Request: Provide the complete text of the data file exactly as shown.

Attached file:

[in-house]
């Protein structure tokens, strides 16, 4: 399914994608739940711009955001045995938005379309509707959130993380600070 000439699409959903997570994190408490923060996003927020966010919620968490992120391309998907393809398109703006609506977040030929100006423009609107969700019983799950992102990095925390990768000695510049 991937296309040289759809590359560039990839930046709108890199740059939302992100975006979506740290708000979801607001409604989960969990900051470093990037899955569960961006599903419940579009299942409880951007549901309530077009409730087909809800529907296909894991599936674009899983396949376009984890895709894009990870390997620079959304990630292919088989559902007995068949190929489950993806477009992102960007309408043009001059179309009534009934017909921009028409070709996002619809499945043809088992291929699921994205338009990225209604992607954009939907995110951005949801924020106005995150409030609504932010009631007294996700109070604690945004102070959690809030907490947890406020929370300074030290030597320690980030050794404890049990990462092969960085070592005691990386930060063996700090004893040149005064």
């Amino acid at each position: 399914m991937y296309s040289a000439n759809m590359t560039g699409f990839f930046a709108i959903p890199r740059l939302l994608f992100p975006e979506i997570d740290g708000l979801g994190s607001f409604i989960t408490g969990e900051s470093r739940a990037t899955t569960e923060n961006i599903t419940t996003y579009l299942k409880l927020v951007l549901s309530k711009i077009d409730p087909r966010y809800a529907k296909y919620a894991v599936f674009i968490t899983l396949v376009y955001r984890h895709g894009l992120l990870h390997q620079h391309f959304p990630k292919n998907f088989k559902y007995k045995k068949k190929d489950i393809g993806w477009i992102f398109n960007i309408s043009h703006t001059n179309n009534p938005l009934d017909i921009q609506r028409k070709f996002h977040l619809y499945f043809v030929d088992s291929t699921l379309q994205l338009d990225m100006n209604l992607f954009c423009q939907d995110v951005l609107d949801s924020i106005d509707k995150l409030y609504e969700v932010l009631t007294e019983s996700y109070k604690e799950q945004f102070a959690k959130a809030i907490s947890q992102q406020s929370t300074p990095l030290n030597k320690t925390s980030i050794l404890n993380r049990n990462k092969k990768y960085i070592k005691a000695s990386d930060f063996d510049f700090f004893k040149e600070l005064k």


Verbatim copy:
[in-house]
């Protein structure tokens, strides 16, 4: 399914994608739940711009955001045995938005379309509707959130993380600070 000439699409959903997570994190408490923060996003927020966010919620968490992120391309998907393809398109703006609506977040030929100006423009609107969700019983799950992102990095925390990768000695510049 991937296309040289759809590359560039990839930046709108890199740059939302992100975006979506740290708000979801607001409604989960969990900051470093990037899955569960961006599903419940579009299942409880951007549901309530077009409730087909809800529907296909894991599936674009899983396949376009984890895709894009990870390997620079959304990630292919088989559902007995068949190929489950993806477009992102960007309408043009001059179309009534009934017909921009028409070709996002619809499945043809088992291929699921994205338009990225209604992607954009939907995110951005949801924020106005995150409030609504932010009631007294996700109070604690945004102070959690809030907490947890406020929370300074030290030597320690980030050794404890049990990462092969960085070592005691990386930060063996700090004893040149005064």
């Amino acid at each position: 399914m991937y296309s040289a000439n759809m590359t560039g699409f990839f930046a709108i959903p890199r740059l939302l994608f992100p975006e979506i997570d740290g708000l979801g994190s607001f409604i989960t408490g969990e900051s470093r739940a990037t899955t569960e923060n961006i599903t419940t996003y579009l299942k409880l927020v951007l549901s309530k711009i077009d409730p087909r966010y809800a529907k296909y919620a894991v599936f674009i968490t899983l396949v376009y955001r984890h895709g894009l992120l990870h390997q620079h391309f959304p990630k292919n998907f088989k559902y007995k045995k068949k190929d489950i393809g993806w477009i992102f398109n960007i309408s043009h703006t001059n179309n009534p938005l009934d017909i921009q609506r028409k070709f996002h977040l619809y499945f043809v030929d088992s291929t699921l379309q994205l338009d990225m100006n209604l992607f954009c423009q939907d995110v951005l609107d949801s924020i106005d509707k995150l409030y609504e969700v932010l009631t007294e019983s996700y109070k604690e799950q945004f102070a959690k959130a809030i907490s947890q992102q406020s929370t300074p990095l030290n030597k320690t925390s980030i050794l404890n993380r049990n990462k092969k990768y960085i070592k005691a000695s990386d930060f063996d510049f700090f004893k040149e600070l005064k």